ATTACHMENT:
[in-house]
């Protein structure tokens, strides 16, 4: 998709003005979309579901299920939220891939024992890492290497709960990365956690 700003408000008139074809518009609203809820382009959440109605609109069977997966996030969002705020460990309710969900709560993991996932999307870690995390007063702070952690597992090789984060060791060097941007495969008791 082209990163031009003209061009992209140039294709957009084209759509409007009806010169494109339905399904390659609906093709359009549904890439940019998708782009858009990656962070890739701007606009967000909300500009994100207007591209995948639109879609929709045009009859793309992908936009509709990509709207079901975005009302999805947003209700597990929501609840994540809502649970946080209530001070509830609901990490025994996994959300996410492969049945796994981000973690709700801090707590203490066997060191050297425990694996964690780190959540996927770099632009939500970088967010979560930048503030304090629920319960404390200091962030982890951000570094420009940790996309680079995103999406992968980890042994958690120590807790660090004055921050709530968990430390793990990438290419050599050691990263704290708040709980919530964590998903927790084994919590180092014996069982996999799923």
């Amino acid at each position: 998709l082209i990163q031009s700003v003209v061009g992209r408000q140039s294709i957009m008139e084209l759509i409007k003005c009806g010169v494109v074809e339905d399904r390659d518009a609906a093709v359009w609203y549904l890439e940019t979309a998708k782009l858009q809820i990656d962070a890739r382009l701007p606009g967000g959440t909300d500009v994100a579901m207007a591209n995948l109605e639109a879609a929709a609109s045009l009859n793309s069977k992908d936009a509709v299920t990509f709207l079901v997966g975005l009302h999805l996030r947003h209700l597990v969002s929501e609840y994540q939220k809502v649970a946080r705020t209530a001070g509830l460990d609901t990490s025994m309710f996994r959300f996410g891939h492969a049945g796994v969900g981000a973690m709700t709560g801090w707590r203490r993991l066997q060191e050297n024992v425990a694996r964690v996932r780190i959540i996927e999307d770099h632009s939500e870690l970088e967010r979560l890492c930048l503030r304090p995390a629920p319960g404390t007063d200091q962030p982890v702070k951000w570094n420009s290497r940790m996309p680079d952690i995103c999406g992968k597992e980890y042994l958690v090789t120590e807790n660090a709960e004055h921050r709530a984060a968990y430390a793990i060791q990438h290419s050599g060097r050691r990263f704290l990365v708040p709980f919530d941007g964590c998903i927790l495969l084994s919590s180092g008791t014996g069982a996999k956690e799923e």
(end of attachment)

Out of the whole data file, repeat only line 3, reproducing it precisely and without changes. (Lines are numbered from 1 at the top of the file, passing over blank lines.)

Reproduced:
């Amino acid at each position: 998709l082209i990163q031009s700003v003209v061009g992209r408000q140039s294709i957009m008139e084209l759509i409007k003005c009806g010169v494109v074809e339905d399904r390659d518009a609906a093709v359009w609203y549904l890439e940019t979309a998708k782009l858009q809820i990656d962070a890739r382009l701007p606009g967000g959440t909300d500009v994100a579901m207007a591209n995948l109605e639109a879609a929709a609109s045009l009859n793309s069977k992908d936009a509709v299920t990509f709207l079901v997966g975005l009302h999805l996030r947003h209700l597990v969002s929501e609840y994540q939220k809502v649970a946080r705020t209530a001070g509830l460990d609901t990490s025994m309710f996994r959300f996410g891939h492969a049945g796994v969900g981000a973690m709700t709560g801090w707590r203490r993991l066997q060191e050297n024992v425990a694996r964690v996932r780190i959540i996927e999307d770099h632009s939500e870690l970088e967010r979560l890492c930048l503030r304090p995390a629920p319960g404390t007063d200091q962030p982890v702070k951000w570094n420009s290497r940790m996309p680079d952690i995103c999406g992968k597992e980890y042994l958690v090789t120590e807790n660090a709960e004055h921050r709530a984060a968990y430390a793990i060791q990438h290419s050599g060097r050691r990263f704290l990365v708040p709980f919530d941007g964590c998903i927790l495969l084994s919590s180092g008791t014996g069982a996999k956690e799923e």